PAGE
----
On the day of inspection we collected ten CQC comment cards filled in by patients and spoke with two other patients. This information gave us a positive view of the practice.

During the inspection we spoke with two dentists, three dental nurses, two receptionists, the practice manager and the compliance manager. We looked at practice policies and procedures and other records about how the service is managed.

The practice is open:

  • Monday, Tuesday, Wednesday and Friday from 8:30am until 5:45pm

  • Thursdays from 8:30am until 7pm

  • Saturdays from 9am until 1pm

Our key findings were:

  • The practice appeared clean and well maintained.
  • The practice had infection control procedures which reflected published guidance.
  • Staff knew how to deal with emergencies. Appropriate medicines and life-saving equipment were available.
  • The practice had systems to help them manage risk.
  • The practice had suitable safeguarding processes and staff knew their responsibilities for safeguarding adults and children.
  • The provider had thorough staff recruitment procedures. However, these had not been followed including ensuring current legislation was in place.
  • The clinical staff provided patients’ care and treatment in line with current guidelines.
  • Staff treated patients with dignity and respect and took care to protect their privacy and personal information.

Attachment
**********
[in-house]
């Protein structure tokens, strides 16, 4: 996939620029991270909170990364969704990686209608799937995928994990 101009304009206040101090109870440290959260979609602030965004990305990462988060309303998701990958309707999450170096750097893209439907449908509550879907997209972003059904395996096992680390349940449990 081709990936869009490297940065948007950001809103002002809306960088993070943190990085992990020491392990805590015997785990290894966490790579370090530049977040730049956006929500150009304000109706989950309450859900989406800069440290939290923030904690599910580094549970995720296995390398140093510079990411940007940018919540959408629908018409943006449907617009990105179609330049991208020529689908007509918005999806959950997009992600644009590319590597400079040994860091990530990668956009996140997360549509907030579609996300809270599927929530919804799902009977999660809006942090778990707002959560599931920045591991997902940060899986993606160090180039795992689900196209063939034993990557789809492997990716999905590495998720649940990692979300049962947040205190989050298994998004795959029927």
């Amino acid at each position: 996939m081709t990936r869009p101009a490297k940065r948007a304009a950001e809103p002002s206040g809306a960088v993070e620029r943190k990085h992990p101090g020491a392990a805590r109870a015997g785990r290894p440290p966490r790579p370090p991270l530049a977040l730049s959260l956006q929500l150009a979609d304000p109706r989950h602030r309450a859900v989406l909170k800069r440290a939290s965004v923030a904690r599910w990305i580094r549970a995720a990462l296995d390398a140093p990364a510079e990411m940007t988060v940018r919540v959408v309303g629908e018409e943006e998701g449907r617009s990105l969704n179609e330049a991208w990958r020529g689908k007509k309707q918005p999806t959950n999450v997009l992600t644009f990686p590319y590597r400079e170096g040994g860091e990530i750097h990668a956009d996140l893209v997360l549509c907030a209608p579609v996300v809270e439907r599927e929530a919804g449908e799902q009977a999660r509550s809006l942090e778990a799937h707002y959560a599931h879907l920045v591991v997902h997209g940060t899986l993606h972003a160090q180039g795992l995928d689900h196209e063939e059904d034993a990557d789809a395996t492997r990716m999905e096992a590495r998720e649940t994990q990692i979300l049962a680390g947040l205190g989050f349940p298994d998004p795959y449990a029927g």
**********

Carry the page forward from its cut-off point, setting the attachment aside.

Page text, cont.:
• The appointment system met patients’ needs.
  • The practice asked staff and patients for feedback about the services they provided.
  • The practice dealt with complaints positively. Although complaints were not always dealt with within company timescales.

We identified regulations the provider was not meeting. They must:

  • Ensure the practice's recruitment policy and procedures are followed and the recruitment arrangements are in line with Schedule 3 of the Health and Social Care Act 2008 (Regulated Activities) Regulations 2014 to ensure necessary employment checks are in place for all staff and the required specified information in respect of persons employed by the practice is held.
  • Ensure that a system for identifying, receiving, recording, handling and responding to complaints by patients is established.

Full details of the regulations the provider was not meeting are at the end of this report.

There were areas where the provider could make improvements. They should: